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A. Radcliffe, 'Ferdinando Tacca, The Missing Link in Florentine Baroque Bronzes', Kunst des Barock in der Toscana, Munich, 1976, pp. 14-23.
Post Lot Text
A BRONZE FIGURE OF AN ARCHER
ATTRIBUTED TO FERDINANDO TACCA (1619-1686), MID 17TH CENTURY
Depicted standing with his feet astride and poised to shoot an arrow towards the ground; on a modern square ebony-veneered moulded base; medium brown patina and lighter high points; the bow and section of drapery lacking
This bronze figure, examples of which have been called Jason, Apollo, or simply A Warrior, has long been grouped with a series of bronze statuettes attributed to the Grand Ducal sculptor Ferdinando Tacca. The attribution was first put forward by Anthony Radcliffe in a paper delivered in the autumn of 1974 (and subsequently published in 1976, op. cit.). In it, Radcliffe argues that Tacca, who inherited the workshop previously used by Giambologna, and then his own father, Pietro, forms a vital link between the mannnerism of the late 16th century and the baroque creations of artists such as Giovanni Battista Foggini.
There is remarkably little documented bronze sculpture by Ferdinando Tacca, perhaps due to the reduced patronage provided by the Medici Grand Dukes in the mid 17th century. However, as a touchstone, Radcliffe uses the bronze relief executed by Tacca representing The Martyrdom of St. Stephen, presented to the church of Santo Stefano al Ponte, Florence, in 1656.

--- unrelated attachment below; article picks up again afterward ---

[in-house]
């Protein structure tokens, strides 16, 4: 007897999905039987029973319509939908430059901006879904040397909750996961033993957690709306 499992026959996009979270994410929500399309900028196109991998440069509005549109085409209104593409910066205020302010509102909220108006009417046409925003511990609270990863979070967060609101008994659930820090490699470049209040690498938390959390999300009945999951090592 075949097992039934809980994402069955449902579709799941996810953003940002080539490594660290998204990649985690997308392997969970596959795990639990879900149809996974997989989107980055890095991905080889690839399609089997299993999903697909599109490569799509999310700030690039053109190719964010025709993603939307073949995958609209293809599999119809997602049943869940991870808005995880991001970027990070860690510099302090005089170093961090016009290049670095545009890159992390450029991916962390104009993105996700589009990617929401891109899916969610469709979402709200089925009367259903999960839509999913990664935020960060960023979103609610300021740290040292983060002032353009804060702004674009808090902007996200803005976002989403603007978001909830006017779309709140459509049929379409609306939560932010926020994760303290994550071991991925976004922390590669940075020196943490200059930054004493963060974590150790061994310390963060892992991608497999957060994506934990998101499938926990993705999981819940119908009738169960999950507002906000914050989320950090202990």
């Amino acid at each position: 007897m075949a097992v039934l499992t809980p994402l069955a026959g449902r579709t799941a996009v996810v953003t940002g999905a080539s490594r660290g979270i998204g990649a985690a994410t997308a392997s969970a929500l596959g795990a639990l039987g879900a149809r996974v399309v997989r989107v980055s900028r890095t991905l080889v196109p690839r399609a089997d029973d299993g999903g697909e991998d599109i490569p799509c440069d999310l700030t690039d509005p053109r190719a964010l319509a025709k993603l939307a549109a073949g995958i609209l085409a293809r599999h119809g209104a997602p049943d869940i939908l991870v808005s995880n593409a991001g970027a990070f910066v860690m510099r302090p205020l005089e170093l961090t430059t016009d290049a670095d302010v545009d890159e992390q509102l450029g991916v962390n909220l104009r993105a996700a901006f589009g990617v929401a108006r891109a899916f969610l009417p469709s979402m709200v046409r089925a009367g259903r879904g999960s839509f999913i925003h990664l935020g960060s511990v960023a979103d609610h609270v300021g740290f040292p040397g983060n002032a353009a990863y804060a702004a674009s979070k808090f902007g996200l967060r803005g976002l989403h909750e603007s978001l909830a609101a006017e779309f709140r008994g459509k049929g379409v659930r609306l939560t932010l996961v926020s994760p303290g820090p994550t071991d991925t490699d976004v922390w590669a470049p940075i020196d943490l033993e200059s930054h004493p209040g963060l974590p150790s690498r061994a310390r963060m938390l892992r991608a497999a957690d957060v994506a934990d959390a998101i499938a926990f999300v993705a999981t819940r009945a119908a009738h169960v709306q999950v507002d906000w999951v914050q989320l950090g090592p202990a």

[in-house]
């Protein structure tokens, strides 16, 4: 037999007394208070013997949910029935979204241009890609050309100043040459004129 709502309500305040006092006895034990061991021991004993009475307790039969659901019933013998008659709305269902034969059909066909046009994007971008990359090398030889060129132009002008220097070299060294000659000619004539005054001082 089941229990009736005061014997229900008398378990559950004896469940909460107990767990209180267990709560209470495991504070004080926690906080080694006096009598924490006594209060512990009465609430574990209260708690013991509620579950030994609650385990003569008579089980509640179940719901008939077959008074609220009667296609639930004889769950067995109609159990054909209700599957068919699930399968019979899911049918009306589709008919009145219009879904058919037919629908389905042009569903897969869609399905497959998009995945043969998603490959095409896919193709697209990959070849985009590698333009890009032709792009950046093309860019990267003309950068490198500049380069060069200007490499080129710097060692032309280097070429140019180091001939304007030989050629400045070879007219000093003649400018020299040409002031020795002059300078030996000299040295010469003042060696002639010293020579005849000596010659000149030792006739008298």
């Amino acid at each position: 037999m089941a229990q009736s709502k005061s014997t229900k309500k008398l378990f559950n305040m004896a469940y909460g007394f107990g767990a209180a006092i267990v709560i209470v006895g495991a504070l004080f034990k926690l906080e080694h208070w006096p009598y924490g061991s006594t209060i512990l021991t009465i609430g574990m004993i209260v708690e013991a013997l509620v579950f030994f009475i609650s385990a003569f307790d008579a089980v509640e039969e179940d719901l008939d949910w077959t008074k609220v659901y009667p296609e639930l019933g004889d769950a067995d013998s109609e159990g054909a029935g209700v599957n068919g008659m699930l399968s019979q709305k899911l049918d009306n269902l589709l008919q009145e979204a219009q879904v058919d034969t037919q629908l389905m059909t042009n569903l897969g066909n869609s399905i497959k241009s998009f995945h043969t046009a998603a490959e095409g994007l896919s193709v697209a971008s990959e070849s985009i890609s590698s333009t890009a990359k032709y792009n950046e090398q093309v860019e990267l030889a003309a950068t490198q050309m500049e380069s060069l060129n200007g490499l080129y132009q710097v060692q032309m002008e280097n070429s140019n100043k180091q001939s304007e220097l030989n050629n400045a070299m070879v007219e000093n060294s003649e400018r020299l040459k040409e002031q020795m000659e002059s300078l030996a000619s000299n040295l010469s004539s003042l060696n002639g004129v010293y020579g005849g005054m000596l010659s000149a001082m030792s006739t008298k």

The present bronze figure - which in some versions includes a dragon at which the figure aims his bow and arrow - shows a number of similarities to figures in the St Stephen relief (for an illustration of the latter see Radcliffe, op. cit., p. 15). In general terms, the figures all display elongated limbs which clearly recall a Florentine mannerist heritage. More importantly, there is a common theatrical exaggeration to many of the poses. Striding forward and with its somewhat awkward torsion, the present bronze is closely comparable to the standing male figure at the extreme right of the bronze relief.
By contrast, the facial features evident here, including the prominent nose and heavy-lidded eyes, fit less well into Tacca's oeuvre, and the somewhat protuberant lower stomach might even suggest a northern influence. It therefore appears that Ferdinando Tacca still remains the most probable author for the present bronze, althought it may be that future work may lead to new art historical discoveries.